How about non-literary influences; was Salvation Lost influenced by any movies, TV shows, or video games?
Not really, no.
Now, as you know from when you’ve written other books in a series, including The Void Trilogy and The Commonwealth Saga, some people wait until every book in a sequence is out before reading any of them, and some then read the books back-to-back. But is there any reason why you think people shouldn’t wait to read Salvation and Salvation Lost?
It kind of depends on what sort of person you are. I can see benefits in both methods. Reading them as they come out and enduring the wait between books gives you time to anticipate what you think is going to happen next. That assumes the wait isn’t too long — the Salvation books will be published a year apart, which is as fast as I can write them. If you are doing it this way, I would recommend re-reading before starting the new one. In contrast, it has to be satisfying to be able to read the whole trilogy straight through.
Speaking of the third book, do you know what it will be called and when it might be out?
It will be called The Saints Of Salvation, and it will be out in autumn of 2020. (Note the confident use of will, there.)
And will it be the end of The Salvation Sequence? I ask because some writers of trilogies will continue the story with sequel trilogies or side stories.
I haven’t decided what I’m going to write next. There are several options. Some of which are more developed than others. When I’ve finished Saints Of Salvation I’ll sit down and take a good hard look at what concepts I’ve developed, and make a final choice. The Salvation Sequence is going conclude the story started in book one. However, there are other stories which can be told in this universe.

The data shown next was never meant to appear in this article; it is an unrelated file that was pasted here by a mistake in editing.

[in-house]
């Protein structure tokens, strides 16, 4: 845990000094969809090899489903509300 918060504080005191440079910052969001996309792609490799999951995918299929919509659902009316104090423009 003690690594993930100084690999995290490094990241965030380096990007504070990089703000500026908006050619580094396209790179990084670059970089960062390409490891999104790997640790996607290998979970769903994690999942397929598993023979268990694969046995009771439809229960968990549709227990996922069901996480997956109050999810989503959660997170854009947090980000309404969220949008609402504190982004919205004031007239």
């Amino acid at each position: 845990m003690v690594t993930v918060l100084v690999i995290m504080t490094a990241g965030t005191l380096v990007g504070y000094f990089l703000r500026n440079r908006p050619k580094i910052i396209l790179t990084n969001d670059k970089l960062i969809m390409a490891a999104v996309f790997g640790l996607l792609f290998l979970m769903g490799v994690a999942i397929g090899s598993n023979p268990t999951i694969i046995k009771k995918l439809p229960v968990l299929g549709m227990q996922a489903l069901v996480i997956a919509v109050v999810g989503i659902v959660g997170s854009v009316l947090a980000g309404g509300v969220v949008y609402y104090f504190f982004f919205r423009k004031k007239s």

You said earlier that Salvation and Salvation Lost were not influenced by any movies, TV shows, or video games. But has there been any interest in adapting this series into a movie, show, or game?
Like most writers I have a few books under option. Some are progressing slowly through development stages towards filming. I have no idea how many stages there are in this process, suffice to say: many.
Ironically, I think the most spectacular story of mine to film from a purely visual aspect would be the Queen Of Dreams trilogy, which was a middle grade fantasy trilogy, not SF. The events that take place in the Realm Of Air in book three would look fabulous on the big screen.
If The Salvation Sequence was going to be adapted, what form do you think it should take? Movie? TV show?
I think TV would be the best medium for a story of this length, especially given the number of principal characters and their extensive backstories. I haven’t given much thought to casting, but to me Danny Glover [Lethal Weapon] would be superb as Alik Monday, the FBI special detective.
Finally, if someone really likes Salvation Lost, which of your other novels would you suggest they read while waiting for the third book to come out, and why that one?
Try Great North Road. It’s big, but a stand-alone. Nor is there going to be a sequel or prequel.